Succession Sealed Deutsche Bank Nominates Indian Investment Banker as New Co-CEO
Deutsche Bank will in the future be co-managed by Anshu Jain, a cricket-loving investment banking hotshot from India. Because he speaks little German and has no political contacts, however, he will be flanked by a German co-executive -- and watched over by current CEO Josef Ackermann, who is to head the supervisory board.
Deutsche Bank has decided that it will need two people to fill the shoes of the current chief executive Josef Ackermann, who has steered Germany's largest bank to record profits in his decade at the helm.
On Monday, the bank's supervisory board agreed to appoint Anshu Jain, the Indian head of Deutsche Bank's investment banking operations, as co-chief executive of the bank from May 2012 alongside Jürgen Fitschen, currently in charge of its Germany business.
In addition, Ackermann appears set to become chairman of the supervisory board in an about-face after he had initially declared he had no interest in the position.
The decisions follow an embarrassing few weeks for the bank. First it was spurned by its crown prince when Ackermann's preferred choice of successor, Axel Weber, the former president of the Bundesbank central bank, turned Deutsche down and opted instead for a rival offer to head Switzerland's UBS.
Then Ackermann and supervisory board chairman Clemens Börsig descended into a dispute over who was to blame for the loss of Weber and which alternative candidate should get the top job.
The failure to groom a successor who enjoyed the general backing of the bank's management and supervisory boards would have not just been damaging for the bank, but for the wider German economy. The head of Deutsche Bank is the face of Germany's corporate establishment and a key negotiating partner for the government, especially in these times of financial crisis.
Dual Management Has Drawbacks
The idea of dual CEOs is risky because it can lead to internal rivalry and slow decision-making. But it is regarded by many in the bank as the best way to keep Jain, 48, a highly-talented investment banker whose unit contributed nearly 90 percent of Deutsche's pre-tax profit in the first quarter.
A German co-CEO is needed, at least initially, because Jain, a cricket lover, speaks little German and lacks the necessary contacts in Berlin and in Germany's corporate sector -- a key ingredient for a Deutsche chief executive. The changeover is expected to happen at the annual shareholder meeting in May.
According to sources inside the bank, Ackermann believes 62-year-old Fitschen is too old for the job and had been pushing instead for a close associate of his, 55-year-old Hugo Bänziger, Deutsche's chief risk officer, to be appointed alongside Jain. Ackermann and Bänziger are both Swiss nationals.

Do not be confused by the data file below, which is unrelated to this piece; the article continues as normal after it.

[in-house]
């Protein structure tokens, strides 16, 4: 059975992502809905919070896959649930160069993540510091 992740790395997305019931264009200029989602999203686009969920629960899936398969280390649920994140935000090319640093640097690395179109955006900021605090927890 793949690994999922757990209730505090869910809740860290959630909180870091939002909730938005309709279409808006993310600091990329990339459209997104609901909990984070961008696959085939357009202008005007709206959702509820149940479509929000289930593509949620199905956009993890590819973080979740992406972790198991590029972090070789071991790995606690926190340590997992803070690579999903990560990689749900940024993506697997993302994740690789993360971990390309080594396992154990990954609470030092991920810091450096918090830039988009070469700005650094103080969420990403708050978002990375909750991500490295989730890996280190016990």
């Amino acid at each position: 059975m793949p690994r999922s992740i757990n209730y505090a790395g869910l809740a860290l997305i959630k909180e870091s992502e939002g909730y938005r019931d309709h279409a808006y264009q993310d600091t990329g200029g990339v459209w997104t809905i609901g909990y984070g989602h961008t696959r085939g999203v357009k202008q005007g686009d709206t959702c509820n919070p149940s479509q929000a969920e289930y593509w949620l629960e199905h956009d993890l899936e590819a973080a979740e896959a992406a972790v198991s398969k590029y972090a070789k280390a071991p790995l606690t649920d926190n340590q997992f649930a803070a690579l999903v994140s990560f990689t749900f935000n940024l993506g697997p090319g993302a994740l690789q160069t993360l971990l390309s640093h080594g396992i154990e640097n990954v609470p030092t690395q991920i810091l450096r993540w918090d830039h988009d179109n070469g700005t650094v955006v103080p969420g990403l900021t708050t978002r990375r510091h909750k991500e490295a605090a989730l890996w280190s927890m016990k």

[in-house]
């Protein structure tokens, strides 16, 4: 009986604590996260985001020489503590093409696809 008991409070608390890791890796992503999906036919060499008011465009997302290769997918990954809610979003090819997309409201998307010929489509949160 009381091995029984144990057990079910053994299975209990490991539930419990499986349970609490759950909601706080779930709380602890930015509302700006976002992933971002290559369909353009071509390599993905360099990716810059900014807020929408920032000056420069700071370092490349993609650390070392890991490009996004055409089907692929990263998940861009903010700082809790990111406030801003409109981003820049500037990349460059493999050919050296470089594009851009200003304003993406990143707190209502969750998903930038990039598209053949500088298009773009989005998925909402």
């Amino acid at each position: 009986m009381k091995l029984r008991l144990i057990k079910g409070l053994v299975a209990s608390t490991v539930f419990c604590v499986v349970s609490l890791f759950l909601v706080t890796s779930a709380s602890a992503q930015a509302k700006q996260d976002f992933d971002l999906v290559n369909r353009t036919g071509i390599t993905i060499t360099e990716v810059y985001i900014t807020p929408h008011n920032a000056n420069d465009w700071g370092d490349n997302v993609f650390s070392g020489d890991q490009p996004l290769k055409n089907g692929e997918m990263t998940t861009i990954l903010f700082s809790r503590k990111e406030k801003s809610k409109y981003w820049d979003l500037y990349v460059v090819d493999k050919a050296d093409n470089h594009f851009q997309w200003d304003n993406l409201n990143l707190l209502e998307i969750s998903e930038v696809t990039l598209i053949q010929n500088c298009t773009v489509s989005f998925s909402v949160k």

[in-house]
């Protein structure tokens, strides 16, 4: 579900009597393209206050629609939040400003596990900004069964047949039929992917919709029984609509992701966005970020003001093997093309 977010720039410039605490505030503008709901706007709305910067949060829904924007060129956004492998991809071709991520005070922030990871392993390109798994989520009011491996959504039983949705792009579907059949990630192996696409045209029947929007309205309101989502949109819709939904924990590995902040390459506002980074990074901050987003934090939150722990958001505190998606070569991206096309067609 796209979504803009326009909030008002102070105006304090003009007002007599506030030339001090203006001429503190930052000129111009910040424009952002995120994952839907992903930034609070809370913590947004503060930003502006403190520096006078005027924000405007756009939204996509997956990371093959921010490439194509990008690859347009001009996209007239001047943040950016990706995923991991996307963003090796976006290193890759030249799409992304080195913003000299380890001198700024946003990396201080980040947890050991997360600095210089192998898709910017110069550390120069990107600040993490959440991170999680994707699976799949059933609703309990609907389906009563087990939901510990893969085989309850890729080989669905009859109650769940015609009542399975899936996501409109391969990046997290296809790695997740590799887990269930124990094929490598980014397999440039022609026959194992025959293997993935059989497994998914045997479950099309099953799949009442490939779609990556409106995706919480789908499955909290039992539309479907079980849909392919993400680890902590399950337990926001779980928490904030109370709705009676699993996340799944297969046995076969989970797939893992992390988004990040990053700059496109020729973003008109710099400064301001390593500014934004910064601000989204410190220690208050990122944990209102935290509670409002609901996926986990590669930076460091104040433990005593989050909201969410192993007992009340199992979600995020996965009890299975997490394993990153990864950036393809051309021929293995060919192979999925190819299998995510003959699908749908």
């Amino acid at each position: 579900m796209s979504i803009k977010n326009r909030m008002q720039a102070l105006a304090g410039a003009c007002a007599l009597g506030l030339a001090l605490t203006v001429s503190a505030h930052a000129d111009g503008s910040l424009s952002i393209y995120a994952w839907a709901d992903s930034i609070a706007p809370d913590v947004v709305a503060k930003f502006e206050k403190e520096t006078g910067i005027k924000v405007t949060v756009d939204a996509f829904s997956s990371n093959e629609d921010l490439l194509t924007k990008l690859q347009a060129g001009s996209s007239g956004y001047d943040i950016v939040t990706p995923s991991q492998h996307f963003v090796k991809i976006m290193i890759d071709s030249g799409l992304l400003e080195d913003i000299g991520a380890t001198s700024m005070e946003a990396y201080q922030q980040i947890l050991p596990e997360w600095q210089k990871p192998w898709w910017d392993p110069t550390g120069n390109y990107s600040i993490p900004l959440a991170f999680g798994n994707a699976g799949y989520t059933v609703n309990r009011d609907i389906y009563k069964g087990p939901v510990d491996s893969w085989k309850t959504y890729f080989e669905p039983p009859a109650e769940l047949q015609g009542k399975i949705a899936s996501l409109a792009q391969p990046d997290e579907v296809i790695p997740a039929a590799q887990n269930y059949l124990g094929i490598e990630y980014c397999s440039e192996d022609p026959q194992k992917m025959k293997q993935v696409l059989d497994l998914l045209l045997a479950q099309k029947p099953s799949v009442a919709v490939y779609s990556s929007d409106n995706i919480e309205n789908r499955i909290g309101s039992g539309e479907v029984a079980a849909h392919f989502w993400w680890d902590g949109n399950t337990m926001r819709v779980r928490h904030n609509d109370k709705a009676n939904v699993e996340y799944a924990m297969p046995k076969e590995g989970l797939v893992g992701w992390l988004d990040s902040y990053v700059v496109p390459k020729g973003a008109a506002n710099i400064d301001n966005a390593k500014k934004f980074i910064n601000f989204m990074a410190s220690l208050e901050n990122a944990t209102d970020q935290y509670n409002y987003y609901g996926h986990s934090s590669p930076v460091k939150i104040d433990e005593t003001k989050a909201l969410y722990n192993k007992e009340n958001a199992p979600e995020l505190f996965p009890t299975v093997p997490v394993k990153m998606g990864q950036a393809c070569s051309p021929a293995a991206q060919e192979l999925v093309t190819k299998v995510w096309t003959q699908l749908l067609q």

In the end though, the choice of Jani's running mate was academic because Ackermann is staying to watch over them all as head of the supervisory board. His contacts in politics and business are regarded by many in the bank as too valuable to lose.
A Tough Act to Follow
Ackermann, 63, was able to weld together Deutsche Bank's two very distinct cultures -- the flashy, dynamic Anglo-Saxon investment bankers based in London and their distinctly more conservative counterparts in the Germany-based retail and corporate banking divisions.
In addition, he played an important role in helping the government tackle the 2008 crisis, proposing a rescue fund for troubled banks and negotiating a bailout with Chancellor Angela Merkel for mortgage bank Hypo Real Estate.
A few weeks ago, he and German Finance Minister Wolfgang Schäuble sat side by side in Berlin to present an agreement under which German banks would voluntarily contribute 3.2 billion ($4.63 billion) towards a second rescue package for Greece.
But Ackermann has made some PR gaffes. In 2004, he was labelled the epitome of the arrogant banker after he made a V for victory gesture during a trial over bonus payments to former executives of Mannesmann, the telecommunications company. He had been a co-defendant in his capacity as member of Mannesmann's supervisory board which approved the payments. In 2005, he drew fire for announcing thousands of redundancies at the same time as reporting a surge in profits.
His move into the supervisory board faces a legal hurdle because German corporate law was recently changed to require a two-year time gap between a CEO stepping down and moving up into the supervisory board of his company.
The parliament decided on this "cooling-off period" in 2009 to prevent former executives from obstructing efforts by their successors to take necessary strategic decisions or uncover mistakes made during their reign.
But the law allows an exception to be made if at least 25 percent of shareholders desire it. Given that Ackermann already appears to have the backing of the workforce, which accounts for 10 percent of the voting rights, he might get the necessary support to permit his transfer. Jain and Fitschen should brace themselves for a powerful, hands-on backseat driver.
cro -- with wire reports